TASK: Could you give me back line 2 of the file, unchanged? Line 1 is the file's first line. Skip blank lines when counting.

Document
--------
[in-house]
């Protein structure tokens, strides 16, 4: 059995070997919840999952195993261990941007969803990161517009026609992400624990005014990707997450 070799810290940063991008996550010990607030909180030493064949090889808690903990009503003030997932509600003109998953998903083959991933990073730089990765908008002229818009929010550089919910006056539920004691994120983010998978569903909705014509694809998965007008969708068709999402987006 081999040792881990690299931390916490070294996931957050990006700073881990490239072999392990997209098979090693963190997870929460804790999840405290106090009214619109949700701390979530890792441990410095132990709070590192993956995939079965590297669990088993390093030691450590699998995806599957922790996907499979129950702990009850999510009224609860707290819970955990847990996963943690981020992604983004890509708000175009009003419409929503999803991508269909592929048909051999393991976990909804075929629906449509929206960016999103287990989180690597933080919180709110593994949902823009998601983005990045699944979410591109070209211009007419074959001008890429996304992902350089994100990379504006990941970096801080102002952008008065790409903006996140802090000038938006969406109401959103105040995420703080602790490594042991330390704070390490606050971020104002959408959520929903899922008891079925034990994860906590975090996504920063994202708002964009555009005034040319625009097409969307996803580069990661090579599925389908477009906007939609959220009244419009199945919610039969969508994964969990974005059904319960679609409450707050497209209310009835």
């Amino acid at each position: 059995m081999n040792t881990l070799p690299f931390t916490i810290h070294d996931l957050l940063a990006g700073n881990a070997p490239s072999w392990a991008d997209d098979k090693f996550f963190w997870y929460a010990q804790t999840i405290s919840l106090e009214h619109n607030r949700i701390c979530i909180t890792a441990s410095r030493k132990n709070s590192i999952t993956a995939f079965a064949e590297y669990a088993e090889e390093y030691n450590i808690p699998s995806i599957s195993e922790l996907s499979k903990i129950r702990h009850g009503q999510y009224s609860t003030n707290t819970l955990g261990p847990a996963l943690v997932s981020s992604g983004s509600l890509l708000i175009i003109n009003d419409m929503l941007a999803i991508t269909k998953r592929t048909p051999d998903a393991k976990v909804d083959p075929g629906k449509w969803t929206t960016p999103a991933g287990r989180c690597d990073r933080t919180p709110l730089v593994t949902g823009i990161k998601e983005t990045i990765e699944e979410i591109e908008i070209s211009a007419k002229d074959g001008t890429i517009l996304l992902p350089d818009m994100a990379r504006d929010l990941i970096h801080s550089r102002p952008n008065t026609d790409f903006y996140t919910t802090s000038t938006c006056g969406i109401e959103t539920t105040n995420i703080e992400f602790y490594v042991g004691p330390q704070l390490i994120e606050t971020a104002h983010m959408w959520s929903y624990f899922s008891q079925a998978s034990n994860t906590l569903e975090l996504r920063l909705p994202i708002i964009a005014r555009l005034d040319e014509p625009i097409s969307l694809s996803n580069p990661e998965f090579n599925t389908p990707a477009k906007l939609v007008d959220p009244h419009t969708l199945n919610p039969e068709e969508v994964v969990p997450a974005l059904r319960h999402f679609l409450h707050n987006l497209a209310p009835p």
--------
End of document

């Protein structure tokens, strides 16, 4: 059995070997919840999952195993261990941007969803990161517009026609992400624990005014990707997450 070799810290940063991008996550010990607030909180030493064949090889808690903990009503003030997932509600003109998953998903083959991933990073730089990765908008002229818009929010550089919910006056539920004691994120983010998978569903909705014509694809998965007008969708068709999402987006 081999040792881990690299931390916490070294996931957050990006700073881990490239072999392990997209098979090693963190997870929460804790999840405290106090009214619109949700701390979530890792441990410095132990709070590192993956995939079965590297669990088993390093030691450590699998995806599957922790996907499979129950702990009850999510009224609860707290819970955990847990996963943690981020992604983004890509708000175009009003419409929503999803991508269909592929048909051999393991976990909804075929629906449509929206960016999103287990989180690597933080919180709110593994949902823009998601983005990045699944979410591109070209211009007419074959001008890429996304992902350089994100990379504006990941970096801080102002952008008065790409903006996140802090000038938006969406109401959103105040995420703080602790490594042991330390704070390490606050971020104002959408959520929903899922008891079925034990994860906590975090996504920063994202708002964009555009005034040319625009097409969307996803580069990661090579599925389908477009906007939609959220009244419009199945919610039969969508994964969990974005059904319960679609409450707050497209209310009835």